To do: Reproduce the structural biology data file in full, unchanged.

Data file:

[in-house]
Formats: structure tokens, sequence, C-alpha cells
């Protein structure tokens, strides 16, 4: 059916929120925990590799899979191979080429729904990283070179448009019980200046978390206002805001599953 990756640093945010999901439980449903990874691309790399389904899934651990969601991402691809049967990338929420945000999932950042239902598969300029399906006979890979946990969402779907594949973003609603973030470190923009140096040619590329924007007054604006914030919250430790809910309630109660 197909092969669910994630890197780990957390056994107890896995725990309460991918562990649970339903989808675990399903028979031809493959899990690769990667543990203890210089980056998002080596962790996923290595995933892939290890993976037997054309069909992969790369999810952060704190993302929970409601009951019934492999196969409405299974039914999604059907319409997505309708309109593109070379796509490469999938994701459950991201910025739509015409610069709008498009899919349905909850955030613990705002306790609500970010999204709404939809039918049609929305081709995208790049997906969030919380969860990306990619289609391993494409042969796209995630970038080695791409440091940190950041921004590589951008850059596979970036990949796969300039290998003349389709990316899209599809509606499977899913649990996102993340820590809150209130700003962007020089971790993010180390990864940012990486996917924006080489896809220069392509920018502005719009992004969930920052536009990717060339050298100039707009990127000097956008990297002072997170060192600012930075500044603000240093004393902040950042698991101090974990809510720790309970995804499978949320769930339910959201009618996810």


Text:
[in-house]
Formats: structure tokens, sequence, C-alpha cells
């Protein structure tokens, strides 16, 4: 059916929120925990590799899979191979080429729904990283070179448009019980200046978390206002805001599953 990756640093945010999901439980449903990874691309790399389904899934651990969601991402691809049967990338929420945000999932950042239902598969300029399906006979890979946990969402779907594949973003609603973030470190923009140096040619590329924007007054604006914030919250430790809910309630109660 197909092969669910994630890197780990957390056994107890896995725990309460991918562990649970339903989808675990399903028979031809493959899990690769990667543990203890210089980056998002080596962790996923290595995933892939290890993976037997054309069909992969790369999810952060704190993302929970409601009951019934492999196969409405299974039914999604059907319409997505309708309109593109070379796509490469999938994701459950991201910025739509015409610069709008498009899919349905909850955030613990705002306790609500970010999204709404939809039918049609929305081709995208790049997906969030919380969860990306990619289609391993494409042969796209995630970038080695791409440091940190950041921004590589951008850059596979970036990949796969300039290998003349389709990316899209599809509606499977899913649990996102993340820590809150209130700003962007020089971790993010180390990864940012990486996917924006080489896809220069392509920018502005719009992004969930920052536009990717060339050298100039707009990127000097956008990297002072997170060192600012930075500044603000240093004393902040950042698991101090974990809510720790309970995804499978949320769930339910959201009618996810």